Or, maybe, you planned on living it up in traditional retirement by increasing your yearly living rate. In that case, use a Roth-IRA, TSFA (Canada), or Roth-401(K). Pay taxes on your $40K lifestyle to save on your new, higher-income life after retirement.
It is something you need to know before you start seriously investing. Using the right retirement account can significantly reduce your tax burden.
How you choose to invest within the retirement account is totally up to you--unless it’s restricted by the account. Index funds, exchange-traded funds, mutual funds, dividend stocks, single stocks, and real estate are a few options. Keep it simple, and stick with it.
What Do You Do Once You’ve Retired Early?
Imagine for a moment you retire by 30. You have 60 or 70 years of no obligations. What do you do now?
First, be healthy. Sleep 8 hours, workout 1-2 hours, and eat like you want to live to 100.
Second, quit any job you wouldn’t do for free. You no longer need the money. Choose where you want to work, or if you want to work (highly recommended for life satisfaction reasons).
Third, prioritize time with your family and friends. Study after study finds a link between healthy social lives and healthy lives. It can improve your mood, perception of the difficulty of life events, and physical health. Don’t be a shut-in.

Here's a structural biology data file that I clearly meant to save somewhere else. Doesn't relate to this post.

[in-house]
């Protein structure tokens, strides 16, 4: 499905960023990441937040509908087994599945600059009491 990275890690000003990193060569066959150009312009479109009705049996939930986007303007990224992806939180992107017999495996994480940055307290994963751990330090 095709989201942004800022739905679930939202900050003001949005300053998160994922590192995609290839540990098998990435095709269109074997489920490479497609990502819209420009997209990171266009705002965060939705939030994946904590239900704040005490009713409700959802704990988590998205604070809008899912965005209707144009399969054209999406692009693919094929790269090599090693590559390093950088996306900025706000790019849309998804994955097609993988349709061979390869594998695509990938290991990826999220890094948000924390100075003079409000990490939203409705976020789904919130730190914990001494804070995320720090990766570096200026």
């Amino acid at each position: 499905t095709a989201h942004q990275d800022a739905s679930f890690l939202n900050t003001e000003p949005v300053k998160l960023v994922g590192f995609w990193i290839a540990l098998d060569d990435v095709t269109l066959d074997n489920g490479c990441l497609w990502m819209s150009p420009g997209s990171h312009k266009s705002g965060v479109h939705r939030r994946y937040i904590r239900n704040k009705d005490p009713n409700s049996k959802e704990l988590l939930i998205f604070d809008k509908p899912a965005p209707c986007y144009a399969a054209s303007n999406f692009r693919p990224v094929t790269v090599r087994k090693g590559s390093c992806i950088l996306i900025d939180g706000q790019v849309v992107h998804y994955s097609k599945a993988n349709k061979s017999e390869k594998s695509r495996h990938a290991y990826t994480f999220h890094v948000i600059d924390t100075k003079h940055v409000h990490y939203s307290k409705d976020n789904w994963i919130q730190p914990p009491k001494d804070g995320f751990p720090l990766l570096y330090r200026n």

Finally, have fun. You have a whole lot of time to enjoy. So, go and enjoy it. You can bike, walk, travel, start a business (my plan), volunteer, learn a new skill, play board games, or anything that brings you joy.
Remember, the FIRE movement isn’t about money. It’s all about time and how you choose to spend it. You can be trapped by a J-O-B until your 65, or you can dare to do something different to have complete command over your schedule.
FIRE Wrap From Dale
I am certainly aligned with Caleb in that FIRE is often more about the freedom to leave full-time work and pursue other interests and work part time. Hey I get that, I live that. It can be as much about a life plan as much as a money plan, but certainly we have to have a more than meaningful portfolio (and other sources of income) that can truly sustain a retirement that lasts for 40, 50, 60 years or more.
We should be careful when 'playing' with FIRE. But who's to argue with the basic premise of sensible borrowing, budgeting, saving and investing and financial planning?
Author's note: Thanks for reading. Please always know and invest within your risk tolerance level. Always know all tax implications and consequences. On the retirement front, I'd always suggest you contact a trusted financial advisor and retirement specialist. If you liked this article, please hit that "Like" button. Hit "Follow" to receive notices of future articles.